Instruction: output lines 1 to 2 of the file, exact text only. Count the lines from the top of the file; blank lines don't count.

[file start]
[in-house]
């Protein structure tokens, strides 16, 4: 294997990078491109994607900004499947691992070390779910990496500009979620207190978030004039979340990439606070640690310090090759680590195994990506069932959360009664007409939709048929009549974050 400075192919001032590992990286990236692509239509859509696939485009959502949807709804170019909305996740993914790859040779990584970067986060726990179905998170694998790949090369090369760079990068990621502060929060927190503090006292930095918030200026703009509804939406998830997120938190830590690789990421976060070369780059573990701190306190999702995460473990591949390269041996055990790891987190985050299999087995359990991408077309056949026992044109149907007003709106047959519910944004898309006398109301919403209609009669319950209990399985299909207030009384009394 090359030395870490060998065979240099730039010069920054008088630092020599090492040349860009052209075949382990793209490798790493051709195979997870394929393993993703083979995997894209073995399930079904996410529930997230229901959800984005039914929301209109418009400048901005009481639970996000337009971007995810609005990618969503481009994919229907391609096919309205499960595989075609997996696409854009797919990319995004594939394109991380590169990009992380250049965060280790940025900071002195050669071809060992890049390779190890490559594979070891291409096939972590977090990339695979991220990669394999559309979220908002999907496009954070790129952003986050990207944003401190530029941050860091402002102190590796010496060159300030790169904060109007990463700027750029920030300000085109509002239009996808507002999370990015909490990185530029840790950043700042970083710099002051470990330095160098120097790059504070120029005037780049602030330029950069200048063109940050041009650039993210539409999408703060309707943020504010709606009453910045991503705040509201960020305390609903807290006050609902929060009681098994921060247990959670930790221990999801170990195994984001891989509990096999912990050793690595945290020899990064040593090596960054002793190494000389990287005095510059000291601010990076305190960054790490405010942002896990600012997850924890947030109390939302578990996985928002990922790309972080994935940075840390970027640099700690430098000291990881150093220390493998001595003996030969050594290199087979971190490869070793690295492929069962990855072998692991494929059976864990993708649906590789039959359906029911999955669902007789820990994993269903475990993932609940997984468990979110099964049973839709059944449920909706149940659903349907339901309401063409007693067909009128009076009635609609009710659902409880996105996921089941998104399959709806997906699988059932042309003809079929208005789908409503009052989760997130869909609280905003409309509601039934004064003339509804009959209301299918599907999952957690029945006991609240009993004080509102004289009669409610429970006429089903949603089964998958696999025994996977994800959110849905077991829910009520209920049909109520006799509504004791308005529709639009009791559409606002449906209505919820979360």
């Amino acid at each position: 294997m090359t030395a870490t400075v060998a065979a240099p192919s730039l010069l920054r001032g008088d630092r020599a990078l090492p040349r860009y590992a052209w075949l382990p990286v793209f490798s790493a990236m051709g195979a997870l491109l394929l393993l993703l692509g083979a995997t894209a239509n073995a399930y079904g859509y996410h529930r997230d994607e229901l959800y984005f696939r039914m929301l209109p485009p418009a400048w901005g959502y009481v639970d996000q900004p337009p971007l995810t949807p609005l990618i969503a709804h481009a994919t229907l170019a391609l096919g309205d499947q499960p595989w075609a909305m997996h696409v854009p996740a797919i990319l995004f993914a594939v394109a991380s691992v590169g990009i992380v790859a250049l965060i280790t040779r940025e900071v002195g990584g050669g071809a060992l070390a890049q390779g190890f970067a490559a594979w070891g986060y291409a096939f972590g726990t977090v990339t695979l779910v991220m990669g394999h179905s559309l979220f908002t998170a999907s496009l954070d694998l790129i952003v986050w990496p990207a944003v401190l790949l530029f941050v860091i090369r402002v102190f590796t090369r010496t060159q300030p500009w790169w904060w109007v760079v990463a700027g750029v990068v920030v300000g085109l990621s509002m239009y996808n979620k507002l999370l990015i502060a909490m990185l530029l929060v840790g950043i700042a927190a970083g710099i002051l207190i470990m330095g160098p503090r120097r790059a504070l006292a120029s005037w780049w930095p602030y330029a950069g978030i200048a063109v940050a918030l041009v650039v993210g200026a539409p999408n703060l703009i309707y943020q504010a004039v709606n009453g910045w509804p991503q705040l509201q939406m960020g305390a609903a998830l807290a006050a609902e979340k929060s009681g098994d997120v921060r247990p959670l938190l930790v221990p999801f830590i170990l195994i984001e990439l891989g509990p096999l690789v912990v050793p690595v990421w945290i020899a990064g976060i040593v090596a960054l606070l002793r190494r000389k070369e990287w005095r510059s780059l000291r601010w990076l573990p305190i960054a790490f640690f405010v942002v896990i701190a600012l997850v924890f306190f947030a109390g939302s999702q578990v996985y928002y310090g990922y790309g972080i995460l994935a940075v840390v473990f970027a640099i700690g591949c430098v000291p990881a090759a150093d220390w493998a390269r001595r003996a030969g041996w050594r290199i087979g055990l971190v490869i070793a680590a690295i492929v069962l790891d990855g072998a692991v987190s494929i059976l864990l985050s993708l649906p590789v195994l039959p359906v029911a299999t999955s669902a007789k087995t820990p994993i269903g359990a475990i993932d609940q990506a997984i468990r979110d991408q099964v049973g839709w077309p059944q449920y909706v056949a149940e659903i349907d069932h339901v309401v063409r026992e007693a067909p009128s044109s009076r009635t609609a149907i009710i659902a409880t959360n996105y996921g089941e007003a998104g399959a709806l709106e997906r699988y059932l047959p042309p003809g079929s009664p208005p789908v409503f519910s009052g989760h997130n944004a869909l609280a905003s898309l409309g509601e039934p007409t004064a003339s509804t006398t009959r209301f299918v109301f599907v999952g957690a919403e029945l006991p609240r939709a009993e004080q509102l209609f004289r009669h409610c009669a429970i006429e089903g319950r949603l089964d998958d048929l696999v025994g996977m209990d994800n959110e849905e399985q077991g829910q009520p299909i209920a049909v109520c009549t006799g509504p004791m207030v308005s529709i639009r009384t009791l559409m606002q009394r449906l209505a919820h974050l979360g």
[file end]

[in-house]
């Protein structure tokens, strides 16, 4: 294997990078491109994607900004499947691992070390779910990496500009979620207190978030004039979340990439606070640690310090090759680590195994990506069932959360009664007409939709048929009549974050 400075192919001032590992990286990236692509239509859509696939485009959502949807709804170019909305996740993914790859040779990584970067986060726990179905998170694998790949090369090369760079990068990621502060929060927190503090006292930095918030200026703009509804939406998830997120938190830590690789990421976060070369780059573990701190306190999702995460473990591949390269041996055990790891987190985050299999087995359990991408077309056949026992044109149907007003709106047959519910944004898309006398109301919403209609009669319950209990399985299909207030009384009394 090359030395870490060998065979240099730039010069920054008088630092020599090492040349860009052209075949382990793209490798790493051709195979997870394929393993993703083979995997894209073995399930079904996410529930997230229901959800984005039914929301209109418009400048901005009481639970996000337009971007995810609005990618969503481009994919229907391609096919309205499960595989075609997996696409854009797919990319995004594939394109991380590169990009992380250049965060280790940025900071002195050669071809060992890049390779190890490559594979070891291409096939972590977090990339695979991220990669394999559309979220908002999907496009954070790129952003986050990207944003401190530029941050860091402002102190590796010496060159300030790169904060109007990463700027750029920030300000085109509002239009996808507002999370990015909490990185530029840790950043700042970083710099002051470990330095160098120097790059504070120029005037780049602030330029950069200048063109940050041009650039993210539409999408703060309707943020504010709606009453910045991503705040509201960020305390609903807290006050609902929060009681098994921060247990959670930790221990999801170990195994984001891989509990096999912990050793690595945290020899990064040593090596960054002793190494000389990287005095510059000291601010990076305190960054790490405010942002896990600012997850924890947030109390939302578990996985928002990922790309972080994935940075840390970027640099700690430098000291990881150093220390493998001595003996030969050594290199087979971190490869070793690295492929069962990855072998692991494929059976864990993708649906590789039959359906029911999955669902007789820990994993269903475990993932609940997984468990979110099964049973839709059944449920909706149940659903349907339901309401063409007693067909009128009076009635609609009710659902409880996105996921089941998104399959709806997906699988059932042309003809079929208005789908409503009052989760997130869909609280905003409309509601039934004064003339509804009959209301299918599907999952957690029945006991609240009993004080509102004289009669409610429970006429089903949603089964998958696999025994996977994800959110849905077991829910009520209920049909109520006799509504004791308005529709639009009791559409606002449906209505919820979360």